So in honor of the closest person we’ve found to a real-life borg Olympian, we are presenting this list of the ten most interesting sci-fi or fantasy sports we’d like to see in a future Olympics.  In whittling down this list we have eliminated motor sports or the like, so no pod racing or light cycle races (but we’ll make an exception for broomsticks).  We also found far too many gladiator events in classic sci-fi, going back to the original Star Trek’s “Gamesters of Triskelion” and “Bread and Circuses” battles to Star Trek Voyager’s Seven of Nine vs. The Rock arena combat called Tsunkatse, to the combat in Mad Max: Beyond Thunderdome, which continues on this year in genre shows like Bo’s battle to the death in Lost Girl.  So we’ll skip those for this round.  Most of our games reflect a possible evolution of today’s games and come from sci-fi TV or movies, but we just had to throw some fantasy events into the mix for good measure.  So here goes:

Updating who knows what Olympic sportsParrises squares (Star Trek: The Next Generation).  A future J.J. Abrams’ Star Trek reboot movie sequel really could do some good by showing us an actual Parrises squares match.  The often celebrated Star Trek universe game has been played by everyone from Tasha Yar to the EMH’s daughter on Voyager (who sadly, dies from a Parisses squares injury).  But all we have seen are the uniforms.  This barely makes our cut because we simply haven’t seen the game in action yet, yet the possibilities from what we’ve heard from Star Trek characters is enough to make it to the list.

Updating taekwondo and judoBat’leth and Mok’bara (Star Trek: The Next Generation).  In the episode “Parallels,” Worf returns to the Enterprise from a bat’leth tournament. Part of the plot revolves around whether he scored first or ninth place in the games.  He even has a nice trophy to show for it:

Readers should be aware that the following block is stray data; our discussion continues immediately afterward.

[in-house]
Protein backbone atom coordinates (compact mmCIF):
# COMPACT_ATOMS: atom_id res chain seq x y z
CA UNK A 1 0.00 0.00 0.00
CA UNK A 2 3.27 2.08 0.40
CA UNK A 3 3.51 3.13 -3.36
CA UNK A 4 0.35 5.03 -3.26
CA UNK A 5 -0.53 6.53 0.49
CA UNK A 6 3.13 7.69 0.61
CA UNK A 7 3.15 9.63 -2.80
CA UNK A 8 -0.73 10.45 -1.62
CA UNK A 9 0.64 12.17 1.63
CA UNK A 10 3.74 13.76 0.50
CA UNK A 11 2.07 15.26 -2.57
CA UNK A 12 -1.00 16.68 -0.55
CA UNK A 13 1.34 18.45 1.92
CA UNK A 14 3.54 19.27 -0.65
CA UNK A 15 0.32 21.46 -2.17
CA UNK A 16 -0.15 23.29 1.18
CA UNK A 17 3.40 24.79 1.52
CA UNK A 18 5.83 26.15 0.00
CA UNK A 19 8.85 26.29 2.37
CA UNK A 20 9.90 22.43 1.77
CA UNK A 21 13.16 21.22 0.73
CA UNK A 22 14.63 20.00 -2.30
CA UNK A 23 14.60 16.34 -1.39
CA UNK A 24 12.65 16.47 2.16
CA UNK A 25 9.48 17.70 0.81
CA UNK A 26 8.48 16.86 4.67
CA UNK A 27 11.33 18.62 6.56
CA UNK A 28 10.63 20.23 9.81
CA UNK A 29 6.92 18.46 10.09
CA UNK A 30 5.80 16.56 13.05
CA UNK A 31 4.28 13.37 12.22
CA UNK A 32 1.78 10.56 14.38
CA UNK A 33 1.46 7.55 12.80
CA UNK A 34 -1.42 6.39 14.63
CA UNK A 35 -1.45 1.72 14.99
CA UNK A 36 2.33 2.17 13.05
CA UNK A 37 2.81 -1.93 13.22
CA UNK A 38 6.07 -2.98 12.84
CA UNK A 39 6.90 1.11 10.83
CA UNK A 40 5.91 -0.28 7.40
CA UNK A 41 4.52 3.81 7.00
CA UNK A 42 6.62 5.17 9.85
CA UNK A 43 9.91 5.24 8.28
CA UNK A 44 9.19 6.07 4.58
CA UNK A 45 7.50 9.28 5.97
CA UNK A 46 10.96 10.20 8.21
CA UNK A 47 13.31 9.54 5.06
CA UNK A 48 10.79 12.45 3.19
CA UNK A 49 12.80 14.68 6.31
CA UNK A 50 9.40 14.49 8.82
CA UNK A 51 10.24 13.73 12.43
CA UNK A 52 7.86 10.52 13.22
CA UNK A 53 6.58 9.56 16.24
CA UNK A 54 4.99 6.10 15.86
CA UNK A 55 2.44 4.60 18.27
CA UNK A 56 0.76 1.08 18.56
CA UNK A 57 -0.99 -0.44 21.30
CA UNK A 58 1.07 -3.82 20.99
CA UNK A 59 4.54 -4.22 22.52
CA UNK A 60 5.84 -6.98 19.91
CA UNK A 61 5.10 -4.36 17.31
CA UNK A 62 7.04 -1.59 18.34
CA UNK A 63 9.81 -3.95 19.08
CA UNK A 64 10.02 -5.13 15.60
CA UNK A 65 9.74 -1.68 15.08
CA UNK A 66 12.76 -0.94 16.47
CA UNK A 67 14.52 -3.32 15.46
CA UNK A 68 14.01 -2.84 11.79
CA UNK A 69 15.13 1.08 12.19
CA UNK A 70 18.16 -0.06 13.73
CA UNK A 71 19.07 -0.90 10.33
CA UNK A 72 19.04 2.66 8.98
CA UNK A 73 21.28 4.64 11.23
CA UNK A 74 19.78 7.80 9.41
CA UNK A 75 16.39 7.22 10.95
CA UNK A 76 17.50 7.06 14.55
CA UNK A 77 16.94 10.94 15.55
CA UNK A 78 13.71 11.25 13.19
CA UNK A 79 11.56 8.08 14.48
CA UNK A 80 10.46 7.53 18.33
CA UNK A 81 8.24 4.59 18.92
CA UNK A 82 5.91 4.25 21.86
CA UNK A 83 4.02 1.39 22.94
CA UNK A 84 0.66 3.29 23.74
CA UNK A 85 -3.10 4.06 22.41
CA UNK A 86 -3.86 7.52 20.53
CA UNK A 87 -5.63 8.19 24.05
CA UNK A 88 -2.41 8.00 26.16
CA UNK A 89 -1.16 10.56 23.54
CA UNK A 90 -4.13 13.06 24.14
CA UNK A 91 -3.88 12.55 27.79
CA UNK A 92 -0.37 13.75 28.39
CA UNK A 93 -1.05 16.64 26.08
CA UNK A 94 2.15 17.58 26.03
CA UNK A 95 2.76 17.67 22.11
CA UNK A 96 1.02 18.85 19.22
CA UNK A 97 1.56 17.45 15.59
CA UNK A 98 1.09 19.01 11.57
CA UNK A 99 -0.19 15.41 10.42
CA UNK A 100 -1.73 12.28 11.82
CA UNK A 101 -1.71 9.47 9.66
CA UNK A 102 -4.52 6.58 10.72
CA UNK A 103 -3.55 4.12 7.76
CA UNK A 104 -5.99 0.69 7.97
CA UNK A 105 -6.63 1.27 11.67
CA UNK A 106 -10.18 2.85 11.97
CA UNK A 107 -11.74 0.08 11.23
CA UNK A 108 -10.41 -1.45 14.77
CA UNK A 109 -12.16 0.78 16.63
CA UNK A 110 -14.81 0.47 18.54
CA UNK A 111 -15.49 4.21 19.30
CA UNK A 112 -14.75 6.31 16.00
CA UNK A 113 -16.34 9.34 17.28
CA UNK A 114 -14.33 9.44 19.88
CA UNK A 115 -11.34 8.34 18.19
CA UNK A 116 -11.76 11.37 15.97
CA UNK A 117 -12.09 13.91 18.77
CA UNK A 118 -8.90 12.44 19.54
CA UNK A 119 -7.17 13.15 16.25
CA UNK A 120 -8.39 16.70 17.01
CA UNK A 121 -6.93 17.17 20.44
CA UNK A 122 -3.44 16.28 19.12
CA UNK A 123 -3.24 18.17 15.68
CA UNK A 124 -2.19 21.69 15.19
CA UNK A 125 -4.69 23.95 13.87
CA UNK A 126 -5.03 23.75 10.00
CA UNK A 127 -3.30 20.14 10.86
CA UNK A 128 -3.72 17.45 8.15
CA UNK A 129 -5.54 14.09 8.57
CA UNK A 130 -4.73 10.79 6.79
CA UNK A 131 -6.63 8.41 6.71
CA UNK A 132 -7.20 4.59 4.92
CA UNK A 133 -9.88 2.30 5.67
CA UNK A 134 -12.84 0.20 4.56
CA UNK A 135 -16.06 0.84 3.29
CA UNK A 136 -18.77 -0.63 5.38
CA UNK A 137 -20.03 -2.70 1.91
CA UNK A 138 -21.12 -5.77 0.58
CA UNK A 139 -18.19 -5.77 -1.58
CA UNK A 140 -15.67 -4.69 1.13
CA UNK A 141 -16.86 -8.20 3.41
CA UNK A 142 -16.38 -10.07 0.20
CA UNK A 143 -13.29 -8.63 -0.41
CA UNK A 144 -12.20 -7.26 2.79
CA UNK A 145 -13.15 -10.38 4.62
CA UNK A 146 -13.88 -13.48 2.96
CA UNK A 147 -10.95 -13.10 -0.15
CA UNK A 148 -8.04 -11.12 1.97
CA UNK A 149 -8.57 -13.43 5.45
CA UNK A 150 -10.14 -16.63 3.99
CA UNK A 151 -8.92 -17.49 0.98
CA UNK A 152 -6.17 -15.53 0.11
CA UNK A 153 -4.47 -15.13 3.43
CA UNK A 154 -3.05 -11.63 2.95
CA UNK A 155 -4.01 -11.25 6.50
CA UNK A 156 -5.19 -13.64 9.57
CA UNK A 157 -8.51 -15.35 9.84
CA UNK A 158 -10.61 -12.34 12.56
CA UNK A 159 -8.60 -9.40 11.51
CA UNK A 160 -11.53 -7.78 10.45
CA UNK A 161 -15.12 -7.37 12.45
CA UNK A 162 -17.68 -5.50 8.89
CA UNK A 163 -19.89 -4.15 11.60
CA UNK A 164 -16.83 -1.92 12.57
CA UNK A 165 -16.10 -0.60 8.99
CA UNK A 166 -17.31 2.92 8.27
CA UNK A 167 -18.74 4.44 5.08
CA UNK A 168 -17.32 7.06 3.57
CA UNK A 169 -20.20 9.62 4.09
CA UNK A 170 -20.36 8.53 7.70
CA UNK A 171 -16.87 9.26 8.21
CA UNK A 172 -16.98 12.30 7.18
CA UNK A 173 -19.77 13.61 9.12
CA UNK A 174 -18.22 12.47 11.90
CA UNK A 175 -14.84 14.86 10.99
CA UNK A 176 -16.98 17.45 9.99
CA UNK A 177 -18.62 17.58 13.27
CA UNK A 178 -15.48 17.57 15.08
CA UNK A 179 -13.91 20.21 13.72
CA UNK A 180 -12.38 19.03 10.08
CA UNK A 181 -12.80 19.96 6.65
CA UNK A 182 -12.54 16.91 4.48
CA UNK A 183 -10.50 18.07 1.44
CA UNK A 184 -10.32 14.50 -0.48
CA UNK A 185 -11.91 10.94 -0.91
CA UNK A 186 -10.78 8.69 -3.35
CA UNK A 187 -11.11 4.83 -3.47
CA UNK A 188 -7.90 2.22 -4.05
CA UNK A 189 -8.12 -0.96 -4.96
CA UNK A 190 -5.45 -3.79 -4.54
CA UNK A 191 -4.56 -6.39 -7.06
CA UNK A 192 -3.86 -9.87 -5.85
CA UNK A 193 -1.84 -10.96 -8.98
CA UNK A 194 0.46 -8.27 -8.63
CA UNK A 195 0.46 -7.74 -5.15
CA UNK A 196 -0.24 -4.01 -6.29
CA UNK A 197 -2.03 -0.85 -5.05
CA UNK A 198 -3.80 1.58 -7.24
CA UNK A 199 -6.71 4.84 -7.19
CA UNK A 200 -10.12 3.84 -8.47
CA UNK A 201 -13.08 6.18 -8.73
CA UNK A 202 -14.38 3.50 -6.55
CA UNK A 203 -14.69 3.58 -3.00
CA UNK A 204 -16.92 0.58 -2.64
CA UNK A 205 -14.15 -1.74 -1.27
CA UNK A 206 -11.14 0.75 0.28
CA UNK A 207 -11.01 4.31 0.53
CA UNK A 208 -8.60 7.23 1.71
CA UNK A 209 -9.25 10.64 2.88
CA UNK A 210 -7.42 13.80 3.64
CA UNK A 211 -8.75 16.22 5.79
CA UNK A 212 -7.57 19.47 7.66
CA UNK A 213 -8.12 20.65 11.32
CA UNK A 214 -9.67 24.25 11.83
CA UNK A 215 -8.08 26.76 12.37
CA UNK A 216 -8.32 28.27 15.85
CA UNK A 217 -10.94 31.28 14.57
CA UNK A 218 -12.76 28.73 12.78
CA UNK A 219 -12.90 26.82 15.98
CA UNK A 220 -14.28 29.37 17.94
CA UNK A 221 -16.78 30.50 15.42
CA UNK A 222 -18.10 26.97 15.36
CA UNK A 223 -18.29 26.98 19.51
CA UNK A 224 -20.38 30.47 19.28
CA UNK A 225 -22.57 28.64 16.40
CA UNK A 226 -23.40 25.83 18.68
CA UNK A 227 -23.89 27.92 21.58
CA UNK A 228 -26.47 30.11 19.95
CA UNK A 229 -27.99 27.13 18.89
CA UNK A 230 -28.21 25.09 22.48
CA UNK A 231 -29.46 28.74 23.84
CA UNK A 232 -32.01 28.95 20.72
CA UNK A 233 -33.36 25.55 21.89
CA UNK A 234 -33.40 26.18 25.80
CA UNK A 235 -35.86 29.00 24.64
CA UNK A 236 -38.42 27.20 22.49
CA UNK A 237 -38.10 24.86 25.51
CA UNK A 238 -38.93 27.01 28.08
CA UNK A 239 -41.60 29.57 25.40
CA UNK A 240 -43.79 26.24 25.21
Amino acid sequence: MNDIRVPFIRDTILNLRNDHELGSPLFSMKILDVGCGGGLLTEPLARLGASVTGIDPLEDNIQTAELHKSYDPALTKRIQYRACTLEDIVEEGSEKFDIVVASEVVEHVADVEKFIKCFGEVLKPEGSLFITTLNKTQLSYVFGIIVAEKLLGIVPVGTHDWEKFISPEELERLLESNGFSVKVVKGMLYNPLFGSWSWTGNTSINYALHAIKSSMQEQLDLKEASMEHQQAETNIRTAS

Mok’bara was Worf’s version of taekwondo, an elegant art of movement for the Klingon set.  Both of these are future martial arts we’d like to see added to the Olympic slate.

Updating fencingLightsaber dueling (Star Wars).  Ben Kenobi showed Luke he could practice his saber work without anyone getting hurt.  You can even perfect your skills with a floating spherical sparring partner.  Fencing uses foils, sabers or epees. Maybe lightsabers can be set to “stun”?  I can’t think of a more elegant sport for a civilized age.

Updating fencing, judo and taekwondoAnbo-jyutsu (Star Trek: The Next Generation and Star Trek Voyager).  We’ve only seen this played by Will Riker and his dad and B’Elanna Torres and Kes, but that was all we needed.  Cool uniforms and football-type padded gear, these guys really play hard.

Updating basketballPyramid/Triad (Battlestar Galactica), and Serenity basketball (Firefly).  Less elegant than martial art competitions, street sports like Pyramid/Triad and “Serenity basketball” (played in the episode “Bushwhacked”) allow everyone to get into the act with little upfront cost to play.  Even when the end of the world just happened, you can assemble a pick-up game of Pyramid, even on board a starship like the Galactica.

Serenity basketball seems to have less clear rules, but we’re sure it can factor in to a future Olympic event.

Updating hockeyRollerball (Rollerball).  The game itself really sold the movie.  Maybe we were cheering for James Caan because we still saw him as Brian Piccolo playing alongside Gail Sayers in Brian’s Song.  Nah… he’s just cool in everything.  What an intense action sport Rollerball would be in real life, and so much fun to watch in-person.  (And yes, we allowed this sport on our list even though they use motorcycles).